Cornell-led project to improve grapes gets big boost
September 11, 2017 By David Nutt
September 11, 2017, Geneva, NY – Breeding the next great grape is getting a boost thanks to new funding for a Cornell University-led project that uses genomic technology to create varieties that are more flavourful and sustainable.
The project – VitisGen2 – is a collaboration of 25 scientists from 11 institutions who are working in multidisciplinary teams to accelerate development of the next generation of grapes. Launched in 2011, the project was recently renewed with a $6.5 million grant from the U.S. Department of Agriculture’s National Institute of Food and Agriculture, Specialty Crop Research Initiative.
The work has the potential to save millions of dollars annually for the U.S. grape industry – in excess of $100 million in California alone, according to Bruce Reisch, professor of grapevine breeding and genetics in the College of Agriculture and Life Sciences (CALS), who co-leads the project with Lance Cadle-Davidson, plant pathologist with the USDA-ARS Grape Genetics Research Unit, both located at Cornell’s New York State Agricultural Experiment Station in Geneva, New York.
VitisGen2’s multipronged model addresses the grape production continuum. An economics team examines the benefits of improving grape varieties. Geneticists identify molecular markers for important traits in grapes, from resistance to diseases like powdery mildew to boosting low-temperature tolerance and fruit quality. Grape-breeding scientists develop new grape varieties that incorporate these traits, and teams of outreach specialists help growers and consumers understand the advantages of newly introduced grape varieties.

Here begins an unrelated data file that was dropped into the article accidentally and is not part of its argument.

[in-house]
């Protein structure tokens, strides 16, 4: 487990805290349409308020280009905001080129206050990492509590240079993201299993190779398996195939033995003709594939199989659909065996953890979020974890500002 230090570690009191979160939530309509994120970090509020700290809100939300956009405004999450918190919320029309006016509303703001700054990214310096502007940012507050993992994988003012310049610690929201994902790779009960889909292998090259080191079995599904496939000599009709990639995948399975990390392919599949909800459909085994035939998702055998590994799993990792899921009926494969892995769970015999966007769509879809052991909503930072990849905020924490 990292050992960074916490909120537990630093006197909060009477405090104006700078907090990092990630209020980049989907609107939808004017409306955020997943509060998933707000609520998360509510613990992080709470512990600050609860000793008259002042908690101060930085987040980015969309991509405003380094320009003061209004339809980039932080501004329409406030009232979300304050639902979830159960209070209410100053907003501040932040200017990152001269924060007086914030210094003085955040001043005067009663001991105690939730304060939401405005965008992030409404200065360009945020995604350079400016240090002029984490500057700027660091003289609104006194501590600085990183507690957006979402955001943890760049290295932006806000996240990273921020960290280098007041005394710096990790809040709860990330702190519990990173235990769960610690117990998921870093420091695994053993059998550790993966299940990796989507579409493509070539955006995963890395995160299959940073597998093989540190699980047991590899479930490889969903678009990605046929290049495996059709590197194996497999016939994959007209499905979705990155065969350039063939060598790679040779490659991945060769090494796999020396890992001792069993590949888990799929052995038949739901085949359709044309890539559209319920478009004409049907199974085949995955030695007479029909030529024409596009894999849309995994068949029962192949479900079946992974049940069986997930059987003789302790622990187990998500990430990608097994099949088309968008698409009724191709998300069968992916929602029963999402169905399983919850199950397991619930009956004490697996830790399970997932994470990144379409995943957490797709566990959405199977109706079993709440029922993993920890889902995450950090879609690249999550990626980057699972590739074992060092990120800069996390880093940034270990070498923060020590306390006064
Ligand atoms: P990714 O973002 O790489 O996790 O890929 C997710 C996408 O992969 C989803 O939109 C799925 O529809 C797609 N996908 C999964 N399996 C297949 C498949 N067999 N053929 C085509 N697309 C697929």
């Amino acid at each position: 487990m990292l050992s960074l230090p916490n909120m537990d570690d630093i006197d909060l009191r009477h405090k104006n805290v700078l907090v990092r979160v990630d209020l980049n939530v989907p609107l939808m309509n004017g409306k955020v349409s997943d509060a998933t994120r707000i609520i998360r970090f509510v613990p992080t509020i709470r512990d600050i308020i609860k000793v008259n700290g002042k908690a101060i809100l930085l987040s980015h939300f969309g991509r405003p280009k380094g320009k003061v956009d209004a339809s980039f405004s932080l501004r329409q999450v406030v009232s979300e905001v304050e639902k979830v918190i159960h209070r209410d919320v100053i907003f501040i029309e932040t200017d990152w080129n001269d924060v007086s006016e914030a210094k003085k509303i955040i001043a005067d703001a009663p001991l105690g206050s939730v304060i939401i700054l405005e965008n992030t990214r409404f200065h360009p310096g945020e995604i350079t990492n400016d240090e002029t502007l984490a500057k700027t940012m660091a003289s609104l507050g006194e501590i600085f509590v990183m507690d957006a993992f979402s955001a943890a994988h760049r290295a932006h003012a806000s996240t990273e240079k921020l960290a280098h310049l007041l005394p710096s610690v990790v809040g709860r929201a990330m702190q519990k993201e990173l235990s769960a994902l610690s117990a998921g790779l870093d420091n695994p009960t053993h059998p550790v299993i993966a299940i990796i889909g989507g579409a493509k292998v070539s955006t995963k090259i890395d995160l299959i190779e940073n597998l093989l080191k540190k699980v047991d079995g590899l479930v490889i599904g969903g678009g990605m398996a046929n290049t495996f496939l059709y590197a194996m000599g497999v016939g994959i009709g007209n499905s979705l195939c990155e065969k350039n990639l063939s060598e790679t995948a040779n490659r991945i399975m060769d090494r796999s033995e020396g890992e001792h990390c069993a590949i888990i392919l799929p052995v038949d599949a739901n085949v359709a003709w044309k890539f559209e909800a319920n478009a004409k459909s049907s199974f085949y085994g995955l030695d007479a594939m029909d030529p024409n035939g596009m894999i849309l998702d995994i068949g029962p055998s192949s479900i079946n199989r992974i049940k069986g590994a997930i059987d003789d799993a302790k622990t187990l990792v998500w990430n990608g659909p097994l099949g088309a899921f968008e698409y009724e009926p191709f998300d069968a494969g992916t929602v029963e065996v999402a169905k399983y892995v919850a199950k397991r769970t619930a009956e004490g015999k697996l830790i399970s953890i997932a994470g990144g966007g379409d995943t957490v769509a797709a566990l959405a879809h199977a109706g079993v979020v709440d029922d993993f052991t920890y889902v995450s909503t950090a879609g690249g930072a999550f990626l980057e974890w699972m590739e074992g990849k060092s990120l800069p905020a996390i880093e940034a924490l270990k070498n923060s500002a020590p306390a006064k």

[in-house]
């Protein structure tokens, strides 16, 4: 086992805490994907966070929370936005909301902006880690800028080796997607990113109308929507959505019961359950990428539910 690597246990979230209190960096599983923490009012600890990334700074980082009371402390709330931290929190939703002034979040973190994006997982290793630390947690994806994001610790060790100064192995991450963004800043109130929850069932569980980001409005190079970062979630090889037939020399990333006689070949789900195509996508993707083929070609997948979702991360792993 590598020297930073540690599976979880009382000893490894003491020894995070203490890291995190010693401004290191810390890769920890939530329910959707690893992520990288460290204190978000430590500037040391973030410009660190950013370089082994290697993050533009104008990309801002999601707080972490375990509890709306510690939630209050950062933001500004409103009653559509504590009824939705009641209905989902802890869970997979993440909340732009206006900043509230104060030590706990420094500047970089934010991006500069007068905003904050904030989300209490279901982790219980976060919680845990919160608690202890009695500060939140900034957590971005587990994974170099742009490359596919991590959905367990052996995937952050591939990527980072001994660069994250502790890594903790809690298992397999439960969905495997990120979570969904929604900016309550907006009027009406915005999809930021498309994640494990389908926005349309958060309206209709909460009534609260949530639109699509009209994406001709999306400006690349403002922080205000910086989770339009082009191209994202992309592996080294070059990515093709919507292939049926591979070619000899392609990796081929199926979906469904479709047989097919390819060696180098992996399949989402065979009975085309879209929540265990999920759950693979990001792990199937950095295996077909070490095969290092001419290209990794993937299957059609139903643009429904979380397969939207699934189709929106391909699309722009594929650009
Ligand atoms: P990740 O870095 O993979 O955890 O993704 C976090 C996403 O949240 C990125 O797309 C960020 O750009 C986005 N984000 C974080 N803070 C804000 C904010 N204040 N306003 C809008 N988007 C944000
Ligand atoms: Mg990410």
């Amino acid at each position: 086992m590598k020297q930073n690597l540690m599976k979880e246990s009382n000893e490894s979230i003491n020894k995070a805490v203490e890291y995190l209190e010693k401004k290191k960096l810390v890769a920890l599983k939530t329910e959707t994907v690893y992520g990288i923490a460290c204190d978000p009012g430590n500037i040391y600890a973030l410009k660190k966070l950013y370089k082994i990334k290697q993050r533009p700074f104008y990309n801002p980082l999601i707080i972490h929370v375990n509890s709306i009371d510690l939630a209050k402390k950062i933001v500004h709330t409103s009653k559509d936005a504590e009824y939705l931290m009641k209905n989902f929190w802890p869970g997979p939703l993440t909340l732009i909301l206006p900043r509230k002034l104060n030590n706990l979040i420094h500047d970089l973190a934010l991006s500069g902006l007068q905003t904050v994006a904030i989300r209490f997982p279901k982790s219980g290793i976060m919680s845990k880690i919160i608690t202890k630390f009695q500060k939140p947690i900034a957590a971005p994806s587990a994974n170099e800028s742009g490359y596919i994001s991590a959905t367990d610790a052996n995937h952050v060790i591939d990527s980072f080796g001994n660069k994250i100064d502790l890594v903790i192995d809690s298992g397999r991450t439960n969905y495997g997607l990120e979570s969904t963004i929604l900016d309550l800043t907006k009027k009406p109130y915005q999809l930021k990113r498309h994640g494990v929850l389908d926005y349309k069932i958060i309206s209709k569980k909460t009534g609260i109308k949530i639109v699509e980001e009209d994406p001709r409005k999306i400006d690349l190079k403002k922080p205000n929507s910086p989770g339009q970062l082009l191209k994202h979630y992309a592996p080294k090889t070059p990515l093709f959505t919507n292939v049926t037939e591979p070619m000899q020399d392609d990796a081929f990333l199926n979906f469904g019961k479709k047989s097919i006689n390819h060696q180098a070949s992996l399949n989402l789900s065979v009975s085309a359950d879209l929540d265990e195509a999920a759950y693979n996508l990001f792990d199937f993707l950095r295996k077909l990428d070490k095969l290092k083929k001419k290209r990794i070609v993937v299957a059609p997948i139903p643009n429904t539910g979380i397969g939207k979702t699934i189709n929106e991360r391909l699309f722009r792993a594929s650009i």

The result is a new generation of high-quality grapes that can be grown at lower cost and adapt easily to a range of geographic regions and climates, all with less environmental impact.
“We all stand to benefit in areas ranging from the environment to economic sustainability to improving the profit and quality possibilities for the industry,” Reisch said.
Among the achievements in the project’s first five-year phase:
- Deploying DNA sequencing technology to map the grape genome, a project led by Cadle-Davidson and Qi Sun of the Cornell Bioinformatics Facility.
- Identifying 75 genetic markers associated with a range of important traits.
- Pinpointing a gene that controls acidity in grapes. The discovery by the winemaking fruit quality team, led by Gavin Sacks, associate professor of food science in CALS, will help winemakers moderate excessive acid levels typically found in wild grape species, which are often used in crossbreeding for their resistance to disease.
- Developing a process called Amplicon Sequencing, or AmpSeq, that allows researchers to rapidly analyze genetic variation in multiple genomic regions – anywhere from 2 to 500 DNA sequence markers – simultaneously.
The project has already shared its disease-resistant germplasm with breeding programs throughout the U.S., speeding the development of grape varieties with more flavour and that are more environmentally sustainable.
Looking to the future, Reisch and the VitisGen2 teams are aiming to expand the use of high-throughput DNA and plant evaluation technology to improve the quality of wine, raisin and table grapes, as well as rootstocks. VitisGen2 is using genome sequencing to identify markers within numerous genes of interest to better understand which genes are controlling priority traits.
The team is also looking at ways to use its collective knowledge of genetics to help growers manage vineyards. For example, AmpSeq technology can track the powdery mildew pathogen population, allowing researchers to determine which pesticides are most effective at specific times of the season, thereby reducing pesticide spraying and increasing its efficacy.
Ultimately, VitisGen2 will bring greater efficiency to grape growing, which is an intensive, comprehensive and costly process, said Reisch.
“It takes 15-plus years to get a new variety to the market,” Reisch said. “We’re probably shrinking the timeline down by two or three years.”
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